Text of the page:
A one-armed writer who once threw his prosthetic into the Ganges to float away with the corpses, a Sufi dervish frozen forever in an ecstatic gyre, a Mexican-Peruvian-Italian author of one hundred thousand novels: Mario Bellatin, who will one day, but not yet, be widely translated into English.
If Mario Bellatin the man were the same person as Mario Bellatin the character who narrates his novels in the first person, this would be a clinical interview, not an interview for the cultural section of a newspaper. According to the characteristics the writer bestows upon himself in his latest book — The Uruguayan Book of the Dead, published by Sexto Piso — we would now be face-to-face with a lunatic, twisted by an “evil, blighted, miserable” family. A family in which his mother gathered ants in the morning for her children’s breakfast, in which deformities abounded: for example, a sister with something that resembled an elephant’s trunk where her mouth should have been, and a grandfather a diabetic with an amputated arm and leg who sometimes spoke one-on-one with the picture of Mussolini prominently displayed in the family home. Mario Bellatin would be a serial thief of Inoxcrom fountain pens who is afflicted with graphophobia and, just a few steps from the sofa where this interview is being conducted in his spartan home in Mexico City, a skeleton named Agapito would be buried beneath the cement floor in the kitchen.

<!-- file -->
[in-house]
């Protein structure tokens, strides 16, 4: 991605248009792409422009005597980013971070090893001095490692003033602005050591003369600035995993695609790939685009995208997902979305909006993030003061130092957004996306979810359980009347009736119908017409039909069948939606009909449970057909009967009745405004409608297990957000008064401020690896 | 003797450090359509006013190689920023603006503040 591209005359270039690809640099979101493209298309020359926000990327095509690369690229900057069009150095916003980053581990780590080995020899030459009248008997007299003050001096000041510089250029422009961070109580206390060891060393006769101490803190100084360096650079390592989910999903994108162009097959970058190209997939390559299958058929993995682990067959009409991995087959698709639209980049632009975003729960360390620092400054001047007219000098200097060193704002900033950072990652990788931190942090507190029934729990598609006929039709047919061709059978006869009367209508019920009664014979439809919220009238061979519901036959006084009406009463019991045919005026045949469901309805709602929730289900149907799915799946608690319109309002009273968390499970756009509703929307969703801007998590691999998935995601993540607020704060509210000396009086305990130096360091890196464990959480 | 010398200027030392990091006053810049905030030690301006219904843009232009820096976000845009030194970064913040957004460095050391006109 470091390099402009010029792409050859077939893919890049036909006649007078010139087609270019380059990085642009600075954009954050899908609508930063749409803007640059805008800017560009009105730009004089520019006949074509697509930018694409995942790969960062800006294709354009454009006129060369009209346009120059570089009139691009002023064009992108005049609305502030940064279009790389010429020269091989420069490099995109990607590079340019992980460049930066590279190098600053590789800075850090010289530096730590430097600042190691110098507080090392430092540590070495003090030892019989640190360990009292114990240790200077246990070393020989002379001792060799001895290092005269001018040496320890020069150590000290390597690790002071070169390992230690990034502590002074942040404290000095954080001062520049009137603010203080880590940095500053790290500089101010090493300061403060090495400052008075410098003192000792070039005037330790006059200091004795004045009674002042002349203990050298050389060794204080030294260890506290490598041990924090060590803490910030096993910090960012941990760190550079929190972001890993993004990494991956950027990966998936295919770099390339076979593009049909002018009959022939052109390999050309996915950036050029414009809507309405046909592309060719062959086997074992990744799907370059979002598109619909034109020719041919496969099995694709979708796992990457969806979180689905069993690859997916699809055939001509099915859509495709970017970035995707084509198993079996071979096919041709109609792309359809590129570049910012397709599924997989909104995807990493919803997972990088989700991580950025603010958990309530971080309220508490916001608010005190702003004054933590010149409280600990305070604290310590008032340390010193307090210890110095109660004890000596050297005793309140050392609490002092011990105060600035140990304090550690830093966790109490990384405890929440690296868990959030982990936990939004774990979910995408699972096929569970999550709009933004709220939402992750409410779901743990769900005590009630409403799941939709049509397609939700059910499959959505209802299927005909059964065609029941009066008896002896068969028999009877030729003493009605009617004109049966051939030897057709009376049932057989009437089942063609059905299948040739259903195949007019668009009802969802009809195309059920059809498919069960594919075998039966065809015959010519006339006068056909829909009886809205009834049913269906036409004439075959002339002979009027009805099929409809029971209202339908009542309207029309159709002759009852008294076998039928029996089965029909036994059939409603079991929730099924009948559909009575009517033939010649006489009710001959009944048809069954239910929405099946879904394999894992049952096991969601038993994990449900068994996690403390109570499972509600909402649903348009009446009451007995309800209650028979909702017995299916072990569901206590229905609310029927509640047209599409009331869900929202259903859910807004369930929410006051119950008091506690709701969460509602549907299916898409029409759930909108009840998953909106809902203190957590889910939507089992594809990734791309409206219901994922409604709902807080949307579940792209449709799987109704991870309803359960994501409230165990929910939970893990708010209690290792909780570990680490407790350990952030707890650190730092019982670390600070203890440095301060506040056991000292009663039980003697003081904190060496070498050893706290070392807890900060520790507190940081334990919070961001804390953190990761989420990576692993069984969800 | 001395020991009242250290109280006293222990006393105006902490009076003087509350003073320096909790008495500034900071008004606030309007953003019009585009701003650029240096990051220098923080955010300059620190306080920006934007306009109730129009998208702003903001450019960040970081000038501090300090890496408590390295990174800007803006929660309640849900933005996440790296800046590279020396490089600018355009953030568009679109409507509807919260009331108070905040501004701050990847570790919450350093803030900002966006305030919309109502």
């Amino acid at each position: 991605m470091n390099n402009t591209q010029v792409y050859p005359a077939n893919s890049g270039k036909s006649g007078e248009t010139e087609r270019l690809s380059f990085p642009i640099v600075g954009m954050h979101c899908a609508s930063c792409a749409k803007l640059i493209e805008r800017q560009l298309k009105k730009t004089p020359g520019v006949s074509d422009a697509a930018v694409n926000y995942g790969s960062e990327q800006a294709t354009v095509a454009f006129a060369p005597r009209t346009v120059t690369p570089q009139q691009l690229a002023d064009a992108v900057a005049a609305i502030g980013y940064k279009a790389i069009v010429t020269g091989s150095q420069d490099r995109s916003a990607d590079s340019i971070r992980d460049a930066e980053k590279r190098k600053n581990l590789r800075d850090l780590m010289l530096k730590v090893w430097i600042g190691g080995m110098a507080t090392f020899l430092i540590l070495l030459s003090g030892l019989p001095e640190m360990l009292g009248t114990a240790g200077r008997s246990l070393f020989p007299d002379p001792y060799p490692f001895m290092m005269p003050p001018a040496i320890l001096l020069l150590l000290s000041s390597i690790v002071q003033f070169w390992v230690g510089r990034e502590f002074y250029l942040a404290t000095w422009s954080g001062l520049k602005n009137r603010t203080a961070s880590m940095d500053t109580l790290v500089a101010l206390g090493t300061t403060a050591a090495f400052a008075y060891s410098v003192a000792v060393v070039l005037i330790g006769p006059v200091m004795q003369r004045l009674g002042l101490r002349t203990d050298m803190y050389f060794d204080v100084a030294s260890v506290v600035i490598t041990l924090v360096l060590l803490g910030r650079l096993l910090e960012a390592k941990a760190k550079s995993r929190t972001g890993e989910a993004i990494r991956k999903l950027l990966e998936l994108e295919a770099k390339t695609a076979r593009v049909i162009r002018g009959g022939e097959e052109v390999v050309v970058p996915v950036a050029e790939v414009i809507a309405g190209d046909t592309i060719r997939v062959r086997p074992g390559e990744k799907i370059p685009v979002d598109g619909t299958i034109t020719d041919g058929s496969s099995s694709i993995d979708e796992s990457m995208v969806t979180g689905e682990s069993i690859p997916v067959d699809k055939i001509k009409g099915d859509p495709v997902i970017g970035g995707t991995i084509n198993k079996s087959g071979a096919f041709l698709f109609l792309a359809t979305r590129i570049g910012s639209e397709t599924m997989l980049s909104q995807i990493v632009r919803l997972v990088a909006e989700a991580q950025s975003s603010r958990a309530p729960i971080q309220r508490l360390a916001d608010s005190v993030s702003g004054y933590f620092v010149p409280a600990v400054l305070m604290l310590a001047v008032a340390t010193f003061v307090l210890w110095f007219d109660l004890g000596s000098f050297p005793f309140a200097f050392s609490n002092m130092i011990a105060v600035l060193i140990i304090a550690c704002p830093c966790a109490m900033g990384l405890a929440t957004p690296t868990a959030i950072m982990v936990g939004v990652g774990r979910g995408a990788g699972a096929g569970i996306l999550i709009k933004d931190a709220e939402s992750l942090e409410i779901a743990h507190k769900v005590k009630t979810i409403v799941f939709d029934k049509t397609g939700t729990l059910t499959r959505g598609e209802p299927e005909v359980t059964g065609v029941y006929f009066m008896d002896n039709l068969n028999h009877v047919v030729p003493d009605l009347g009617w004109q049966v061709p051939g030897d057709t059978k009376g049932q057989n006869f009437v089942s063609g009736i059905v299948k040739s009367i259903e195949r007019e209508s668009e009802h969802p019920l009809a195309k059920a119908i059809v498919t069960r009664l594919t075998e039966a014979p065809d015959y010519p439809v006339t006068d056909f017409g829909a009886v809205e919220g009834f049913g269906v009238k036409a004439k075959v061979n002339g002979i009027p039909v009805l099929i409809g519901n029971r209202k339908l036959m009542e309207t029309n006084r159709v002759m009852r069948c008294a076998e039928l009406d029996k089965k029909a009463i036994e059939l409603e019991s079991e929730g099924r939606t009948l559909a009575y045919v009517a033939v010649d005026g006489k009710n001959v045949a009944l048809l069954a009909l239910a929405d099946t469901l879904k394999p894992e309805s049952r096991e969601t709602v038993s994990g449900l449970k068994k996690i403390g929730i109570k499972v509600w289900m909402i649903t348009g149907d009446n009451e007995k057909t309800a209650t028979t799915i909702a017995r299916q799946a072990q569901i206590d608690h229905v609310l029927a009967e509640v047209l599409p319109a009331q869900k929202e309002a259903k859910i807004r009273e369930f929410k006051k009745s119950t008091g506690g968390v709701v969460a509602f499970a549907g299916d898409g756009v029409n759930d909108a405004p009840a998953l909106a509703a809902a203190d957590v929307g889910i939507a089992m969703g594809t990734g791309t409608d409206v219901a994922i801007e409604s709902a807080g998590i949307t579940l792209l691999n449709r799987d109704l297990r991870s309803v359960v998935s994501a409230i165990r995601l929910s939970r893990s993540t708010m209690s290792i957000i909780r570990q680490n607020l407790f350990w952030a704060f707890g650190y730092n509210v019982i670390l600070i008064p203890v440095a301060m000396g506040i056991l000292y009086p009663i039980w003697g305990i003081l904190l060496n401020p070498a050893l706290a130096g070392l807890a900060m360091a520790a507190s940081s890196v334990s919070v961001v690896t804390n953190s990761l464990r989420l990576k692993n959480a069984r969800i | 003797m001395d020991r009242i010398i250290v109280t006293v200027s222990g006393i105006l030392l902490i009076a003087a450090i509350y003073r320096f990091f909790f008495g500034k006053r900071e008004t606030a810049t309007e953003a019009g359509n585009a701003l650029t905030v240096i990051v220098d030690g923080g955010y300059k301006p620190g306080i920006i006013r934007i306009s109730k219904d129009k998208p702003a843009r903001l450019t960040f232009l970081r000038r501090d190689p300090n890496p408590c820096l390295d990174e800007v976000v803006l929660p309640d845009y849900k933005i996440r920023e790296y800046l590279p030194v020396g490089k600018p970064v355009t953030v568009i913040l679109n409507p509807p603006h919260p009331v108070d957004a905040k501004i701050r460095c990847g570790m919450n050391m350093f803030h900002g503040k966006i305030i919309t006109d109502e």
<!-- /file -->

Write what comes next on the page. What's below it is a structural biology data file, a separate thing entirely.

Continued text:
“Don’t write that I come from a facchista family,” he says, pronouncing ‘fascist’ like he must have learned from his real-world family, which is of Italian origin.
“But that’s what it says in the book.”
“The book says that? A fascist family, and that the grandfather was cut to pieces and all that? It’s really heavy, huh? Some of it is lies. It’s the truth, but it’s a lie.”
Mario Bellatin likes to blur the line between his literary universe and his daily life. His appearance — his uniform, has he calls it — has elements of a fictitious character: his bald head, his black tunic combined with black pants and large black boots that look more apt for a punk in 1970s London than a 52-year-old Mexican writer. And wrapped up in his tunic is his truncated arm, a birth defect that he used to complete with a metallic claw that gave him the air of a monk crossed with a cyborg. It might be true, or a lie repeated twice, but according to the story The Big Window (Anagrama, 2006) and The Uruguayan Book of the Dead, Bellatin ended up throwing his prosthetic limb in among the floating cadavers of the Ganges River on a trip to India.